A sotol margarita rests on the bar

Desert Door’s sandstorm margarita combines its signature sotol with lime, peaches, rosemary, and jalapeño.In 2016, graduate students Judson Kauffman, Brent Looby, and Ryan Campbell stood around in a college parking garage drinking Mexican sotol from the bottle before class. 

“Not half bad,” Kauffman remembers as the collective reaction. 

Desert Door Distillery

211 Darden Hill Road in Driftwood

Tasting room opens Thurs 3:30 p.m.-8 p.m., Fri-Sat 11:30 a.m.-8 p.m., Sun noon-6 p.m.


This wasn’t an attempt to get rid of pre-exam jitters—it was in the name of research. Two years later, the three are running their own sotol distillery, Desert Door, based in Driftwood, just southwest of Austin.

While the processing takes place in the Hill Country, the origin of the mostly unfamiliar liquor is in West Texas, where the sotol plant (Dasylirion texanum), or “desert spoon,” has nearly 9,000 years of history.

The plant once helped sustain life for nomadic Native American tribes in Southwest Texas and Northern Mexico. Its fibrous leaves were used to weave baskets, mats, and sandals; and the base of the leaves were scraped off and eaten, much like an artichoke, with the remains used as a spoon (hence the nickname); and its stalks were used to make weapons. “Some archaeologists we’ve spoken with believe that this could also be the first alcoholic beverage consumed in this part of the world,” says Looby, the partner in charge of operations. “In the Lower Pecos River Valley, there are some hieroglyphics that show [people] imbibing.”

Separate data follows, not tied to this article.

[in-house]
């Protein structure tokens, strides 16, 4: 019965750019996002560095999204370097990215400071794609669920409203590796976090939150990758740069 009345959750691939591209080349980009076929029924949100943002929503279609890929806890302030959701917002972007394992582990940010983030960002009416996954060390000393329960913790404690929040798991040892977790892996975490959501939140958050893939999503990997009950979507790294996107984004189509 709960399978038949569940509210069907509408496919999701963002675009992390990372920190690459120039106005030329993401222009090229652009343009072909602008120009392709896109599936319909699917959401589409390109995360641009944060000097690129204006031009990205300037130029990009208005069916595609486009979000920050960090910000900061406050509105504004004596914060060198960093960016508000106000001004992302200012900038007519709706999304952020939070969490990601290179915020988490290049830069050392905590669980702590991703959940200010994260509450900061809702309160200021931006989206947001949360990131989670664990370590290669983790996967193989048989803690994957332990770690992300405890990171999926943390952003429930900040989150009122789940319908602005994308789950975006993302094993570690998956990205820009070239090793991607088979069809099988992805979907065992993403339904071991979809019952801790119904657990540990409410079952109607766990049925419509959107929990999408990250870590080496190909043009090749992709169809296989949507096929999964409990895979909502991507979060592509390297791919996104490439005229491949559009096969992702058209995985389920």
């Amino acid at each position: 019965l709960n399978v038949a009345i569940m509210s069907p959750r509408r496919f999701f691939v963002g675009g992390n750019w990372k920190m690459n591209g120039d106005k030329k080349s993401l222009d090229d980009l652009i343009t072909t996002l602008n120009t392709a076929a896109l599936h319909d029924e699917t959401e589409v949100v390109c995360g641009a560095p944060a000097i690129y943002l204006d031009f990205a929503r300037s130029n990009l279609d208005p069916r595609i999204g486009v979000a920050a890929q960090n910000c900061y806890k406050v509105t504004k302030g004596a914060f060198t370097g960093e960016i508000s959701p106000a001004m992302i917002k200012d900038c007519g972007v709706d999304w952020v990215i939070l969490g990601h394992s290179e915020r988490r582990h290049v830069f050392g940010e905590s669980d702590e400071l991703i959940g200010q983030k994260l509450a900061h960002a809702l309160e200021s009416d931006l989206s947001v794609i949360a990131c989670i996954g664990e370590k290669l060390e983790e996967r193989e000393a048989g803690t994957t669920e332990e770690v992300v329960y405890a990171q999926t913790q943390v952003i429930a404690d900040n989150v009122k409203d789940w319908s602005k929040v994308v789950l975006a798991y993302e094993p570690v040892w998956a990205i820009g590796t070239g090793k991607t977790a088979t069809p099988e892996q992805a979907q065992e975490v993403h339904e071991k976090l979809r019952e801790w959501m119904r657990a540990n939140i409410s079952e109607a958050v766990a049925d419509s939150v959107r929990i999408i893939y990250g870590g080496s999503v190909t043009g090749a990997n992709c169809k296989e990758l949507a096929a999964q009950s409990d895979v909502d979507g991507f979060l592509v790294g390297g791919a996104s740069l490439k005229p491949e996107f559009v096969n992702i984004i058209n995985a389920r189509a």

Bar manager Bobbi Lee Hitchon with a drink at the bar

Bar manager Bobbi Lee Hitchon serves up a yaupon Palmer.

Because sotol never reached the same level of international recognition as its cousin, tequila, there’s a lot of education required when you’re in the business of making and selling it. “Nobody really understands the rich heritage of this plant, so every time we learn something, we peel back another layer,” Looby says. “This is a tremendous story that we get an opportunity to retell.” 

“Nobody really understands the rich heritage of this plant, so every time we learn something, we peel back another layer.’” 

For now, Desert Door is the only domestically produced sotol on the market. That niche is not lost on the entrepreneurially savvy trio of founders, who are also military veterans. Kauffman, Looby, and Campbell first came up with the idea for Desert Door in a “New Venture Creation” class at the McCombs School of Business at the University of Texas at Austin. They were tasked with creating a fictional company to present in a class competition. While Looby and Campbell pitched high-tech ideas that drew from their military backgrounds, Kauffman suggested they try something a little more fun—the class was an elective, after all. He remembered hearing his uncle, who lived in Fort Stockton, talk about people moonshining sotol in West Texas.

After coming in first place in the class competition, they decided to launch Desert Door for real.

A sotol plant in the wild

The spiky, sharp leaves of the sotol plant.